Tuesday 20 August 2019

Saturday night Premier League games expected from 2019

Gareth Barry of West Bromwich Albion lines up for his record breaking appearance under the Premier League logo before the Premier League match between Arsenal and West Bromwich Albion at Emirates Stadium on September 25, 2017 in London, England. (Photo by Catherine Ivill - AMA/WBA FC via Getty Images)
Gareth Barry of West Bromwich Albion lines up for his record breaking appearance under the Premier League logo before the Premier League match between Arsenal and West Bromwich Albion at Emirates Stadium on September 25, 2017 in London, England. (Photo by Catherine Ivill - AMA/WBA FC via Getty Images)

Sports Staff

Premier League fans can expect Saturday night football from 2019 after club chairmen voted unanimously to shoehorn extra televised games into the schedule.

A minimum of 190 Premier League games - up from 168 - will now be televised live in Britain from the start of the 2019/20 season, with the rights set to go out to auction before Christmas in what is expected to be the most lucrative tender yet.

Saturday night games will ensure that the Premier League has nearly 10 hours of consecutive broadcast, beginning with the 12:30 kick-off currently shown by Sky Sports. The '3pm window' is blacked out for broadcast in the UK but is available overseas before a 17:30 kick-off shown on BT Sport.

An evening kick-off, expected to be either 19:45 or 20:00, would follow that and compete directly with two of Britain's most-watched television shows.

The BBC's Strictly Come Dancing typically attracts around 10m viewers, while the X Factor in ITV brings in around 4-5m. No Premier League game shown on a subscription channel would ever get close to those figures but it is a bold move to try and compete, albeit a necessary one as Premier League clubs look to bring in football's biggest-ever broadcast deal.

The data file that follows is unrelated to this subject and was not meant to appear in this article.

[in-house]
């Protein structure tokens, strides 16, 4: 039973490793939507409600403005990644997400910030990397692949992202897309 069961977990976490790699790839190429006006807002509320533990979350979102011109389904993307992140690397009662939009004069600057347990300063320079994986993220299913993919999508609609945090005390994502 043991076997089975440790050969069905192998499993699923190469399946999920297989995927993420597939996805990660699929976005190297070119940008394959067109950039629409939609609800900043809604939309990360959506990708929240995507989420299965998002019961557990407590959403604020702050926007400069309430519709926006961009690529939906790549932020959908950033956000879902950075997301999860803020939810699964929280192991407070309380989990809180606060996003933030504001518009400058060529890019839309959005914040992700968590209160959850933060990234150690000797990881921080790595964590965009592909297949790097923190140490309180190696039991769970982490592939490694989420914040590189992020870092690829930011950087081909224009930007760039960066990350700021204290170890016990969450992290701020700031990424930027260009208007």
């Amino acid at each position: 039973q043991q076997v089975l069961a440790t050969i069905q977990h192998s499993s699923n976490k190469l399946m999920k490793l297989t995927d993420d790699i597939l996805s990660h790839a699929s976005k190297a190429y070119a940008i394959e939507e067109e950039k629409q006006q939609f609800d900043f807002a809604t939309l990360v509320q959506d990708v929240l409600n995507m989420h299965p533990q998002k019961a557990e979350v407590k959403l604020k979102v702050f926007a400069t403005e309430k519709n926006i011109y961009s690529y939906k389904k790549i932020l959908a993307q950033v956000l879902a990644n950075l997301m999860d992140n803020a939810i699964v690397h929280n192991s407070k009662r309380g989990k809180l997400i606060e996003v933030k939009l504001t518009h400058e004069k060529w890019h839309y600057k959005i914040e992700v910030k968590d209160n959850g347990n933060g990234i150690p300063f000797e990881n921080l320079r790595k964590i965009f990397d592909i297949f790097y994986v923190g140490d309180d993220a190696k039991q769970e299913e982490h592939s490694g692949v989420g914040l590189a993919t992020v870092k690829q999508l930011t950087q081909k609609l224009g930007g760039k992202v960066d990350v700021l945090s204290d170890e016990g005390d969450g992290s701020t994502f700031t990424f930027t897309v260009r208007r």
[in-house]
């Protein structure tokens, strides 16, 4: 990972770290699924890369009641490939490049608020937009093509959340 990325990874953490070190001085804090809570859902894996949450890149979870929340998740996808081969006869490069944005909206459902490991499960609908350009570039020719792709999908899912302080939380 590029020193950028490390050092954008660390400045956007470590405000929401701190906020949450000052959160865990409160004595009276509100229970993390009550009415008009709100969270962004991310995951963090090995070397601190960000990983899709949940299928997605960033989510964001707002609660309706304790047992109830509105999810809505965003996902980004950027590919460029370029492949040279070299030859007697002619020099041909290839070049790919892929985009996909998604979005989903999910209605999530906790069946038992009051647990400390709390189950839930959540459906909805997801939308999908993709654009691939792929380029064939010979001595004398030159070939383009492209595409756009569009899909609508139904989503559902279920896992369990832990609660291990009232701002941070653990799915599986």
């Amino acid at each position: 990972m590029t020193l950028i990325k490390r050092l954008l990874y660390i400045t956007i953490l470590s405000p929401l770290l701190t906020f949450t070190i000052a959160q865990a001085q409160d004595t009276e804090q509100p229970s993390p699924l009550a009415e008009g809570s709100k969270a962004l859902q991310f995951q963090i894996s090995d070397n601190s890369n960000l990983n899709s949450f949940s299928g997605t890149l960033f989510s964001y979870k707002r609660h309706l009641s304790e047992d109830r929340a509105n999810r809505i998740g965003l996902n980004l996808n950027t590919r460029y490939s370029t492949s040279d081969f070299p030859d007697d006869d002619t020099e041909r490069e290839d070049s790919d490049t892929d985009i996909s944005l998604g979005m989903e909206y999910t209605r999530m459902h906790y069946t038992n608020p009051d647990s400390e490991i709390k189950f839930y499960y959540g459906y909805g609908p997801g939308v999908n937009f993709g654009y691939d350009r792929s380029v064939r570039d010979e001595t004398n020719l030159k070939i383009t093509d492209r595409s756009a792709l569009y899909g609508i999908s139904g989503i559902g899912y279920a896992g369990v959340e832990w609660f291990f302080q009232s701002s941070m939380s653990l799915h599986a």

While the feeling at traditional television companies is that tech giants like Amazon, Facebook and Google are not yet ready to bid for the rights, the Premier League has clarified that rights are sold on a territorial - and not a technological - basis, meaning there is no barrier as to who could enter the fray.

Indeed, Manchester United executive vice-chairman Ed Woodward recently insisted that Facebook and Amazon 'absolutely' will be in the race for the upcoming package.

The BBC's Strictly Come Dancing typically attracts around 10m viewers, while the X Factor in ITV brings in around 4-5m. No Premier League game shown on a subscription channel would ever get close to those figures but it is a bold move to try and compete, albeit a necessary one as Premier League clubs look to bring in football's biggest-ever broadcast deal.

While the feeling at traditional television companies is that tech giants like Amazon, Facebook and Google are not yet ready to bid for the rights, the Premier League has clarified that rights are sold on a territorial - and not a technological - basis, meaning there is no barrier as to who could enter the fray.

Indeed, Manchester United executive vice-chairman Ed Woodward recently insisted that Facebook and Amazon 'absolutely' will be in the race for the upcoming package.

Independent News Service

The Throw-In: Tipp throw off the shackles while Kilkenny’s soul-searching begins

In association with Bord Gáis Energy

Editor's Choice

Also in Sport